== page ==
Eric is Director of Carnegie Museum of Natural History and a member of the Executive Board of the International National Council of Museums (ICOM). Dorfman completed a master’s degree through San Jose State University studying the behavioral ecology porpoises in Monterey Bay, California and a doctorate at The University of Sydney on scale-dependent habitat use of waterbirds in eastern and central Australia.
Dorfman is active in the natural history museum sector internationally, coauthoring the ICOM Code of Ethics for Natural History Museum and Deputy Chair of the ICOM Ethics Committee. He is an author of several popular books on New Zealand natural history and climate change, as well as scholarly papers on museum education, public programming, Egyptology and the ecology of wetland birds. His most recent book The Future of Natural History Museums (Routledge 2018) is currently being translated into Chinese and Japanese.
Eric is a board member of the Executive Board of Visit Pittsburgh and an adjunct professor at University of Pittsburgh, where he is teaching a semester-long course in natural history museums in the School of History of Art and Architecture. He is also on the editorial board of Museum Worlds: Advances in Research. Prior to his current position, he was Director of Whanganui Regional Museum in New Zealand and lectured in the Museums and Heritage Studies Department of Victoria University of Wellington.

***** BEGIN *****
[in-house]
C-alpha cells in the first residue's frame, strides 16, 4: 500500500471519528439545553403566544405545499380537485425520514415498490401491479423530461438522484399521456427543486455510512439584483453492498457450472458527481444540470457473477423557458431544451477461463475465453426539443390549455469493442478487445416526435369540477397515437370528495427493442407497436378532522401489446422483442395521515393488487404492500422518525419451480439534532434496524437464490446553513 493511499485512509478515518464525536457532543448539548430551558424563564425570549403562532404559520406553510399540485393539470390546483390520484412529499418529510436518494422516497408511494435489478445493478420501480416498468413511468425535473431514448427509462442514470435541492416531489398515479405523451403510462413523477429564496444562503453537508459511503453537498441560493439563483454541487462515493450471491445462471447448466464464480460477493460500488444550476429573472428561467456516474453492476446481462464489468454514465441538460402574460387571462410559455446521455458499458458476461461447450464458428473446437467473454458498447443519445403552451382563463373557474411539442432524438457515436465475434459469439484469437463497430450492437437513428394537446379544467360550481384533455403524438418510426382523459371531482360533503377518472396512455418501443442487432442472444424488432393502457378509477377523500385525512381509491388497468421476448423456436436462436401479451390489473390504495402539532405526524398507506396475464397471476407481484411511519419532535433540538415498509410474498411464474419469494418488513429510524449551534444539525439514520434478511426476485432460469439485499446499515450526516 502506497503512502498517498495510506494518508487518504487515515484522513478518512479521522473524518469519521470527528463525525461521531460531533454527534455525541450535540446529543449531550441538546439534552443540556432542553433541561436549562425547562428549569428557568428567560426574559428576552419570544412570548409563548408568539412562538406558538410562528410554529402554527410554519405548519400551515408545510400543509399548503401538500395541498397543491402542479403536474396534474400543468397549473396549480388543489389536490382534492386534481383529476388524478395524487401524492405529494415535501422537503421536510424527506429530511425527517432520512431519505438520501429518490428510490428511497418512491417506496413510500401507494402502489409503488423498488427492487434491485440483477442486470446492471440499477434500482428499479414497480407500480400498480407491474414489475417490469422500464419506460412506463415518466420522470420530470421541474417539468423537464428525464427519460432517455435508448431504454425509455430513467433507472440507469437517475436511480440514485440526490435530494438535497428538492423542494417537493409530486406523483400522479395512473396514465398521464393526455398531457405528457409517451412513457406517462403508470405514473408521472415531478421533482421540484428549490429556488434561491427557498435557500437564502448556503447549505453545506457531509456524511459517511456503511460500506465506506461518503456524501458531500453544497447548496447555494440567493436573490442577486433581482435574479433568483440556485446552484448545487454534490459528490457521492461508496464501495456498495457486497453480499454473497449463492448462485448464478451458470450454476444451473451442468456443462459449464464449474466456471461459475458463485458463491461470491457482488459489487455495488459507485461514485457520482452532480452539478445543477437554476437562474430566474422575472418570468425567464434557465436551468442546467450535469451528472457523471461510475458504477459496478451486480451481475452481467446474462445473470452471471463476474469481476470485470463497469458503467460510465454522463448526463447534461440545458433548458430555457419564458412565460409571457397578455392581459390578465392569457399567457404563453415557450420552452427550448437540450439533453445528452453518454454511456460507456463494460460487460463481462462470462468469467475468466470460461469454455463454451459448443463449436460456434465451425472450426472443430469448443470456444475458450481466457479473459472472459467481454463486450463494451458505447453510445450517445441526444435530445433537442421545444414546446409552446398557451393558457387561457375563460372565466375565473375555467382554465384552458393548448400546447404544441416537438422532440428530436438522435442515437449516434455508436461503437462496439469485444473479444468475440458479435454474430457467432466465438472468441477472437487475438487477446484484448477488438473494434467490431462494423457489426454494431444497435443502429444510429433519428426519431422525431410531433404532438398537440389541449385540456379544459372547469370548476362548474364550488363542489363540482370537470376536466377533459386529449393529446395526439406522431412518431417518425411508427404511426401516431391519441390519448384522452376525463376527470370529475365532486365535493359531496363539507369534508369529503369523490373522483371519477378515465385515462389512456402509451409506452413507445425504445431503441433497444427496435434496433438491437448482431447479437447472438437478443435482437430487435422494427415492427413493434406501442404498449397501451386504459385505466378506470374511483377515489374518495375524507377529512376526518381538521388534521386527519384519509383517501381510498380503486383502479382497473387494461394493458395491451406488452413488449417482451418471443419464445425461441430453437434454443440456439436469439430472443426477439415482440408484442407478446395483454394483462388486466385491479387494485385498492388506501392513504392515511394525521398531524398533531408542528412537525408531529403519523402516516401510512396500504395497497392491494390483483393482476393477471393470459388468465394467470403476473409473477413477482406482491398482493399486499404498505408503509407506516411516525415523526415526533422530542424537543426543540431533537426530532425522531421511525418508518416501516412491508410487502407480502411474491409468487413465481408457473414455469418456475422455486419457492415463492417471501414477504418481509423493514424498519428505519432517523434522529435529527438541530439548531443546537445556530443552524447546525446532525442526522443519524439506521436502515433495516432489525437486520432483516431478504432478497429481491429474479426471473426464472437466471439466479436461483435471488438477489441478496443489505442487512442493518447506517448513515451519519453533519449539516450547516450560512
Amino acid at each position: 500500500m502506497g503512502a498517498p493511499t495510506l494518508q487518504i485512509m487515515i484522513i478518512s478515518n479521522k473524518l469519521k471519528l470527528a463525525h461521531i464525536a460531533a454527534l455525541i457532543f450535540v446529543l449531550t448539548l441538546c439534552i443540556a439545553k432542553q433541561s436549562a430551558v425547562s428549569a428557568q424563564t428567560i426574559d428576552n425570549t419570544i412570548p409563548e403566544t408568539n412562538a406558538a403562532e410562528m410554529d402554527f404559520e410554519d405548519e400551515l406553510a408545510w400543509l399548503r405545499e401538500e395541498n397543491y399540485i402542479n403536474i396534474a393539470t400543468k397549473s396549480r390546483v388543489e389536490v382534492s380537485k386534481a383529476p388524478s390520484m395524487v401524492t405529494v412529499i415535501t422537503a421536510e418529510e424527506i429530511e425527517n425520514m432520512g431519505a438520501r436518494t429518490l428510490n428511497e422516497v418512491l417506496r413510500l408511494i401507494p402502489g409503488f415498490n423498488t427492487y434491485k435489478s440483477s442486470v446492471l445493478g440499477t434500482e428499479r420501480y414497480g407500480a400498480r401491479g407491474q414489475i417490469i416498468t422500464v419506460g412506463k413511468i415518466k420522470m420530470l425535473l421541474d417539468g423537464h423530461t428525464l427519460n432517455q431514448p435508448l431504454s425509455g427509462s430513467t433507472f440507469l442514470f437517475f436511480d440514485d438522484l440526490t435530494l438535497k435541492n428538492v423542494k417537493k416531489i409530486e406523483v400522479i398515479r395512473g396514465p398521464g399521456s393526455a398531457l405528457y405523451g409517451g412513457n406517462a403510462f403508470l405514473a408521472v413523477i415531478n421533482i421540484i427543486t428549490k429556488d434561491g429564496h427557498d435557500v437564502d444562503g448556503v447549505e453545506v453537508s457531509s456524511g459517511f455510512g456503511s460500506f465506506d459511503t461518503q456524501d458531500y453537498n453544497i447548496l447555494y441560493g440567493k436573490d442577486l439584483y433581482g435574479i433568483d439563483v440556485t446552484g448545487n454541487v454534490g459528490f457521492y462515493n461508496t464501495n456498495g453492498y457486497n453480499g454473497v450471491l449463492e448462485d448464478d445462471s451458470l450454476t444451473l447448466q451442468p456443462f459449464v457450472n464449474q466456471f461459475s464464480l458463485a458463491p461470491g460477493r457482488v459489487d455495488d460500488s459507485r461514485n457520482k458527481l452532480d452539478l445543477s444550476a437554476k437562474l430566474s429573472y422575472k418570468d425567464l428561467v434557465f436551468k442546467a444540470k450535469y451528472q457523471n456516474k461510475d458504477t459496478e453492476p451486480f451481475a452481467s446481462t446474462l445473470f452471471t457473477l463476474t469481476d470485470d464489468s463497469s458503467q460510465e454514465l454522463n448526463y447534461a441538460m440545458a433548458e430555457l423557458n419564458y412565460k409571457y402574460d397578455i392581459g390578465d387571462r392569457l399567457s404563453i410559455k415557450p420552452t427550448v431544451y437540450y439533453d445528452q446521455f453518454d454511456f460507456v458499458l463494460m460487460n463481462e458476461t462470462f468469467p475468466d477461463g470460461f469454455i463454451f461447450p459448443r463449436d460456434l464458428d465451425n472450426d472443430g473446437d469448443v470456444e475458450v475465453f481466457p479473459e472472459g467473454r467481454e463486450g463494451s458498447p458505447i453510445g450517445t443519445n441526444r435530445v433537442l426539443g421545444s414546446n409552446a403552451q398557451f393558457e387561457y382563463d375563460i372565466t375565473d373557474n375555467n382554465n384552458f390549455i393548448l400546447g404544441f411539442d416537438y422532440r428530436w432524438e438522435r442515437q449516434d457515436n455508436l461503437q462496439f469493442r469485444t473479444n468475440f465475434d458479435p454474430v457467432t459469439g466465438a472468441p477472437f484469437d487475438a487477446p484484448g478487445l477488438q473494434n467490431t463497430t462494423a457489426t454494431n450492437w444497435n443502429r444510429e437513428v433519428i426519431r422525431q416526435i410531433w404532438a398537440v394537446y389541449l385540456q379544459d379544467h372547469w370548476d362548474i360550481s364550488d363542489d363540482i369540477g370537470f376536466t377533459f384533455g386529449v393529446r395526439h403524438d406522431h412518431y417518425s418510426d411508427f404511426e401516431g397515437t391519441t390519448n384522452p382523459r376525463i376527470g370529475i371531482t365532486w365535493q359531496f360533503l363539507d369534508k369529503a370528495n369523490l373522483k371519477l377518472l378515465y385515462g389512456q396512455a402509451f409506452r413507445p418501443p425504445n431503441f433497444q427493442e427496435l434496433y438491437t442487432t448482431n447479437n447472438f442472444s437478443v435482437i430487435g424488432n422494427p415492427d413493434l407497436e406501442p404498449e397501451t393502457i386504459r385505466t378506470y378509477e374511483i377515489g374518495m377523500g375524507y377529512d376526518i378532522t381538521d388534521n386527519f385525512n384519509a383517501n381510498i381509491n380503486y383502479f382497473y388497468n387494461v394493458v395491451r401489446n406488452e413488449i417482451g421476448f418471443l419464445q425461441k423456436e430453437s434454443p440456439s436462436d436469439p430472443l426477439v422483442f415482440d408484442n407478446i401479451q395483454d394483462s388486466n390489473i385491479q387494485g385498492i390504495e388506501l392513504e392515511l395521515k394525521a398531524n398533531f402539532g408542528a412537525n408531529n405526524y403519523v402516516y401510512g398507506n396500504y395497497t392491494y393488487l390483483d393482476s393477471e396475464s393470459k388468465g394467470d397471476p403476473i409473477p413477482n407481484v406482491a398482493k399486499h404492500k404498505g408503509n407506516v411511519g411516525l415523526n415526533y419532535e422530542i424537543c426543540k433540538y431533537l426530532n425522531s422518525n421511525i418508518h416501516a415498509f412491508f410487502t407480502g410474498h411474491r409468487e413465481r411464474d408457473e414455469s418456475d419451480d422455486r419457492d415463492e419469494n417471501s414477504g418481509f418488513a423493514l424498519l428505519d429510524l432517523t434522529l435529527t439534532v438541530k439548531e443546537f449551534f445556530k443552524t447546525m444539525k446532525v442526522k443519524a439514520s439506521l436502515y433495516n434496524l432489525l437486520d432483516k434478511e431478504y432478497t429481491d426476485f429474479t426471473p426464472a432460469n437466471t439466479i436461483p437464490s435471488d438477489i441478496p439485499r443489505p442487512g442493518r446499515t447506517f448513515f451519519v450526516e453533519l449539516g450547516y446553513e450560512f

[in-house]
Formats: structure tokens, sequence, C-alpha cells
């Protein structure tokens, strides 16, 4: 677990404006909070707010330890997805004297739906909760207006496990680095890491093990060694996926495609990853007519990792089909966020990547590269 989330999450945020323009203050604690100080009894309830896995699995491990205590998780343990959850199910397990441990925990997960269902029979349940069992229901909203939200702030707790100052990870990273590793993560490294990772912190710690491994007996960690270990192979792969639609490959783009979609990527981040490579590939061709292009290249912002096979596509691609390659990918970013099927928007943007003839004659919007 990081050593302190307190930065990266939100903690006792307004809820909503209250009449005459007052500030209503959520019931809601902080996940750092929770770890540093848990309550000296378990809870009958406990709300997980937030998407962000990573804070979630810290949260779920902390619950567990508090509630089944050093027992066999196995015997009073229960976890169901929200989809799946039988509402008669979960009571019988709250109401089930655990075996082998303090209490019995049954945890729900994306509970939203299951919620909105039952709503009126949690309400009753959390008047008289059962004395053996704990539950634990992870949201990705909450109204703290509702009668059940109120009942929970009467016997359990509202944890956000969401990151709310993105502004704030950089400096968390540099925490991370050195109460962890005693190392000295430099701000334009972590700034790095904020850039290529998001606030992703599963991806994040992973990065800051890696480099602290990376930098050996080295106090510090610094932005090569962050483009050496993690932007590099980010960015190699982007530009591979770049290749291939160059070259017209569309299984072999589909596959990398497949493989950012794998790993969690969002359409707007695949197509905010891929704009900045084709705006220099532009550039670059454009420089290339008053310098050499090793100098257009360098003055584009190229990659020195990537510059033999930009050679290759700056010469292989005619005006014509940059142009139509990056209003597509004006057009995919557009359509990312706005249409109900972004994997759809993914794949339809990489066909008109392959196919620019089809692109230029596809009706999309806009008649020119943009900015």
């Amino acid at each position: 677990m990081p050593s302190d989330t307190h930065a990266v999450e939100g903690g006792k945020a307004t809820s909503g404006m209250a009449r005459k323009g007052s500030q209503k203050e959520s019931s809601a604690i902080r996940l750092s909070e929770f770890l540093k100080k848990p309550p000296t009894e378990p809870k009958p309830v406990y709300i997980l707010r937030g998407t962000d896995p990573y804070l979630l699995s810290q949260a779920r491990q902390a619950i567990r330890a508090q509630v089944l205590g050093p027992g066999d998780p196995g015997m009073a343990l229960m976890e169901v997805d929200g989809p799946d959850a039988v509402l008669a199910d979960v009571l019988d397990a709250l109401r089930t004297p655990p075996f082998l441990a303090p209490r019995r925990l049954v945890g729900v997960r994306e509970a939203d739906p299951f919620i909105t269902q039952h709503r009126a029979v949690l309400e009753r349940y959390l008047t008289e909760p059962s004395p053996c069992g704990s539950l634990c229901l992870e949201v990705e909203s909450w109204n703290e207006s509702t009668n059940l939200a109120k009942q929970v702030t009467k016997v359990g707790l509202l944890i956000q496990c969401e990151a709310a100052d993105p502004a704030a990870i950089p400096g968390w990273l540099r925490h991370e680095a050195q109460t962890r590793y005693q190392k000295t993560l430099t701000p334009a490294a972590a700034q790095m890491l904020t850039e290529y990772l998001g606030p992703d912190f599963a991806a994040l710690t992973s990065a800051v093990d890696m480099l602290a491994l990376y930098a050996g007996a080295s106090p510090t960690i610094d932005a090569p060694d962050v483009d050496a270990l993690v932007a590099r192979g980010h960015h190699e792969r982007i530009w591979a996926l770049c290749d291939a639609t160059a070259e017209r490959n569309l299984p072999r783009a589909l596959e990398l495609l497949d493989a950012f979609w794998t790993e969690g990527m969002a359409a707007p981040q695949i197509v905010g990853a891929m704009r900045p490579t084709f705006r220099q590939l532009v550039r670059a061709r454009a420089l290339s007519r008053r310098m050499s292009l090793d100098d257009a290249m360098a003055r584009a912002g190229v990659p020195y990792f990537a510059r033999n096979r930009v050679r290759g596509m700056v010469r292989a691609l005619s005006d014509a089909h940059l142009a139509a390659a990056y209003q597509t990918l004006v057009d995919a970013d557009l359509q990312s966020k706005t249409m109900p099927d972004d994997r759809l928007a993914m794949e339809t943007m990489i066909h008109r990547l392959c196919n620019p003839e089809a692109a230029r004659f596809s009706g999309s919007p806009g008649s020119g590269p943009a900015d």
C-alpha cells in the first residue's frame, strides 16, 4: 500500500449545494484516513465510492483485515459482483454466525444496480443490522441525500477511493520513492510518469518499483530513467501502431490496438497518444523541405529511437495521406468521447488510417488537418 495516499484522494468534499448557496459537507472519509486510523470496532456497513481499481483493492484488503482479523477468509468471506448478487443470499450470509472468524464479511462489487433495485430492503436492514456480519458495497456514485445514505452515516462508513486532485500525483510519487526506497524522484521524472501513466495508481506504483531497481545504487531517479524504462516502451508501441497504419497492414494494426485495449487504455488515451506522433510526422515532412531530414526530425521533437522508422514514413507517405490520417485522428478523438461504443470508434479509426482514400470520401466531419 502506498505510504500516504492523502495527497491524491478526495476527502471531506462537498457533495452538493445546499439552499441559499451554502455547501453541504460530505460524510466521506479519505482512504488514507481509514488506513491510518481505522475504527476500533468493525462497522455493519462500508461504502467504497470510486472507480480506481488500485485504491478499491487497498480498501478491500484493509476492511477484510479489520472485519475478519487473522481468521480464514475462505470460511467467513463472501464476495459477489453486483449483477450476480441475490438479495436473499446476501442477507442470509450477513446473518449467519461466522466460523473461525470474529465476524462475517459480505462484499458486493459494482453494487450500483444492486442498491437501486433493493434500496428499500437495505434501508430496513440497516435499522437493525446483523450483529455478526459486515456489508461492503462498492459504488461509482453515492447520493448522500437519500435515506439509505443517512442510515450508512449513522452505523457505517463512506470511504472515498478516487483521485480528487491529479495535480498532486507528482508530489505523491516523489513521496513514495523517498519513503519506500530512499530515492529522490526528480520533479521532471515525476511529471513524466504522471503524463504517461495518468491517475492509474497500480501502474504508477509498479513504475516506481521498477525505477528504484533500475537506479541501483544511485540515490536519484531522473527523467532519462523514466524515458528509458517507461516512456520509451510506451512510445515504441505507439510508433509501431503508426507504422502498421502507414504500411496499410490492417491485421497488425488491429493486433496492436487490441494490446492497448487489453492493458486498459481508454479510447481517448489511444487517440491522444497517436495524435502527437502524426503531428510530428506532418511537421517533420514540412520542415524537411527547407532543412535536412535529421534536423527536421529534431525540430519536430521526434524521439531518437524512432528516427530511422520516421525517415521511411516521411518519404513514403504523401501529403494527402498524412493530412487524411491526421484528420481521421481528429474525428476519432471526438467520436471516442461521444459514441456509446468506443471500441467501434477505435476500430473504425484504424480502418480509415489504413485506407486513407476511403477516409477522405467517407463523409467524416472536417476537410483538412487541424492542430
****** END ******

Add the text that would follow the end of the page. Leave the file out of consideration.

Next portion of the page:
Recent Blog Posts
- It’s a little daunting contemplating finding something novel to write about cats, the unofficial mascot of the internet. But we’re thinking of getting one (or two), to add some fun – and a …Read More »
- By Eric Dorfman Much is being said within the museum industry about the definition of museums. ICOM is considering the current definition and whether it needs to be rethought. I think a review …Read More »
- By Eric Dorfman I’ve always loved this painting. Vertumnus looks serenely at the viewer, a slight smile making you think he knows something you’d like to. It’s a clever work of Mannerism, seamlessly …Read More »